Lawmakers Abandon Punishment Route for Chinese Company that Stole Trade Secrets


U.S. lawmakers seemed set to punish ZTE, a Chinese telecommunications company, but a bipartisan amendment was removed from a defense bill Friday.

With President Donald Trump’s rollback of original sanctions, Democratic Sens. Chris Van Hollen of Maryland and Chuck Schumer of New York, as well as Republican Sens. Marco Rubio of Florida and Tom Cotton of Arkansas, co-sponsored a measure to reinstate punitive actions.

But Friday, as officials were debating the nuances of the National Defense Authorization Act — which provides military spending in general, but deals with other intricate policy details — the amendment was taken away, according to Reuters.

ZTE pleaded guilty in March 2017 after U.S. authorities ruled that it illegally shipped American goods to Iran and North Korea.

By doing so, it agreed to pay $900 million in fines for violating the U.S. sanctions.

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Now, in recent months, ZTE has been trying to convince government officials in America that it can be trusted.

Due to the Chinese government’s paternalistic relationship with many domestic companies, including allegedly ZTE, bipartisan lawmakers worry that its technology is corrupted (or can be) in some way.

And it isn’t only congressmen who have voiced their concerns.

ZTE, along with another tech company Huawei, and its conduct were the subject of a Senate Intelligence Committee hearing and an investigative report from the House Permanent Select Committee on Intelligence, both of which listed strong reservations like that of foreign surveillance.

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After originally displaying a hard line against China in other ways like tariffs, Trump decided that he wanted to work with China President Xi Jinping to get the massive Chinese phone company “a way to get back into business, fast” after U.S. penalties hit it hard.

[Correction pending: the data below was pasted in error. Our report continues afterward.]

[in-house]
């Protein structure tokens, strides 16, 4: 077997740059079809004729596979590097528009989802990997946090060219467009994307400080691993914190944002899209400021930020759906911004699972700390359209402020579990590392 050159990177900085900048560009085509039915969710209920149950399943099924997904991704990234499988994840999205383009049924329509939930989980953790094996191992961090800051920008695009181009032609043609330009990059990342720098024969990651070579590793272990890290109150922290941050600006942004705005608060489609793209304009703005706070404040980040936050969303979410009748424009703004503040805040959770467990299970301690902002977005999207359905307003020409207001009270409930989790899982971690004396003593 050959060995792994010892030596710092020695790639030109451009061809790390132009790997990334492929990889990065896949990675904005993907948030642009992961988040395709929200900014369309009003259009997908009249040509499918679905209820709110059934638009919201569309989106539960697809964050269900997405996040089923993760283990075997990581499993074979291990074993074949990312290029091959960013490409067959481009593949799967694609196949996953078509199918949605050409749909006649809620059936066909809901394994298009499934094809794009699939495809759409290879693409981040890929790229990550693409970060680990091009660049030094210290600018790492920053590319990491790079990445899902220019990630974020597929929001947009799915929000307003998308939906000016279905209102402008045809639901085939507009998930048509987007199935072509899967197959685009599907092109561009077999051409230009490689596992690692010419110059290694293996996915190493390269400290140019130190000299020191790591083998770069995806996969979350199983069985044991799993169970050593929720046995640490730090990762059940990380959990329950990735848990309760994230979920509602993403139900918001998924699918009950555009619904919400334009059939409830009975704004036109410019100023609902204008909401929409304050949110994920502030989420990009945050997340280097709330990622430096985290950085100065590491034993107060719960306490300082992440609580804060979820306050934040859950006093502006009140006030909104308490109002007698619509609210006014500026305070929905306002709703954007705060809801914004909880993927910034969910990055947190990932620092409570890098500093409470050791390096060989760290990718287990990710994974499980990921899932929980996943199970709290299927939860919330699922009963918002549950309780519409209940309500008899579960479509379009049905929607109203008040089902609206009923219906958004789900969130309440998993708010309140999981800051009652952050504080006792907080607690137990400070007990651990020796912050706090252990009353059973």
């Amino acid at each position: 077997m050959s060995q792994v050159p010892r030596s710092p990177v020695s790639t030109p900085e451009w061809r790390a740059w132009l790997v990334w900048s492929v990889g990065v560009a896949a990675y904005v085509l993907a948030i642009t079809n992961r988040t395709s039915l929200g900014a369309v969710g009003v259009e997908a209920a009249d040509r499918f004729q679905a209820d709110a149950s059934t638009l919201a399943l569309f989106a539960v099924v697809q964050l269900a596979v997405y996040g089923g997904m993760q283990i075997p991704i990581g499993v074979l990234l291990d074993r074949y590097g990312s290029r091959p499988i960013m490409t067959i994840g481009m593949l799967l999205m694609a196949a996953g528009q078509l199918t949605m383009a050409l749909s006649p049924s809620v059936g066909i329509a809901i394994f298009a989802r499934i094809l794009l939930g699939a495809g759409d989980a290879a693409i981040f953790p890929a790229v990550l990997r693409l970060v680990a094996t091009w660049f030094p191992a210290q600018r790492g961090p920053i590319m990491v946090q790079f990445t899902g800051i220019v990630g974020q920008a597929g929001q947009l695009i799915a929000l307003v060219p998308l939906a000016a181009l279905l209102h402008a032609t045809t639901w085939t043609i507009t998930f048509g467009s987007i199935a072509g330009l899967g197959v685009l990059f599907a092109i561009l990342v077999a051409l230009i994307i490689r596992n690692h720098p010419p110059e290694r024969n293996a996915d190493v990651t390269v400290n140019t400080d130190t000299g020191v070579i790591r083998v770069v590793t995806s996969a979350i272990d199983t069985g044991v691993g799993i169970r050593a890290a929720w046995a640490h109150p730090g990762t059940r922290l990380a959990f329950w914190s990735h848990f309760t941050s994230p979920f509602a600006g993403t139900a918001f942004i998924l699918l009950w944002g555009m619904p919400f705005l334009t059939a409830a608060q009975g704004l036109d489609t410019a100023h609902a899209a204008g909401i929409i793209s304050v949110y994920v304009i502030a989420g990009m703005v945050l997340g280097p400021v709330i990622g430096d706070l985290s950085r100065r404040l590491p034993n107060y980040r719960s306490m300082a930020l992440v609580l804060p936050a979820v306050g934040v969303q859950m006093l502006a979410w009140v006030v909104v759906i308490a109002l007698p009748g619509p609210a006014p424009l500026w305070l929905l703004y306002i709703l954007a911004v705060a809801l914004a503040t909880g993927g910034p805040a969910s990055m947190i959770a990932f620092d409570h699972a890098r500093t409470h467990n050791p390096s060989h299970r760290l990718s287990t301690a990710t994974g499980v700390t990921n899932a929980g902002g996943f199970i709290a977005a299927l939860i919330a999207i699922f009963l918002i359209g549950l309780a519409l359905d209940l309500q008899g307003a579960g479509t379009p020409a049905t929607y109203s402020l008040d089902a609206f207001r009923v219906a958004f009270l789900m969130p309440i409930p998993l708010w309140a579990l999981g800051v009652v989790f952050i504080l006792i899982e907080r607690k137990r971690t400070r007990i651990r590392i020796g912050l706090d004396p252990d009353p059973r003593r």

“Too many jobs in China lost,” Trump continued. “Commerce Department has been instructed to get it done!”

Originally, roughly a month prior, the U.S. Department of Commerce imposed restrictive policies on ZTE.

Its leader, Wilbur Ross, accused ZTE of lying to officials, “and obstructing justice including through preventing disclosure to and affirmatively misleading the U.S. Government.”

Now, it seems that Trump’s push to ease up on ZTE trickled into Congress.

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Instead of a seven-year ban from working with American companies, which ZTE said would likely put it out of business, Trump agreed to Xi’s appeal to change the penalties — saying a complete change in executive board members and a $1.4 billion fine would suffice.

“Xi Jinping has no ‘intention of following through’ on discussions held this year between the two countries & has ‘not responded at all’ to U.S. demands to stop stealing American trade secrets,” Rubio tweeted Friday. “So lets allow #ZTE to stay in business and keep stealing?”

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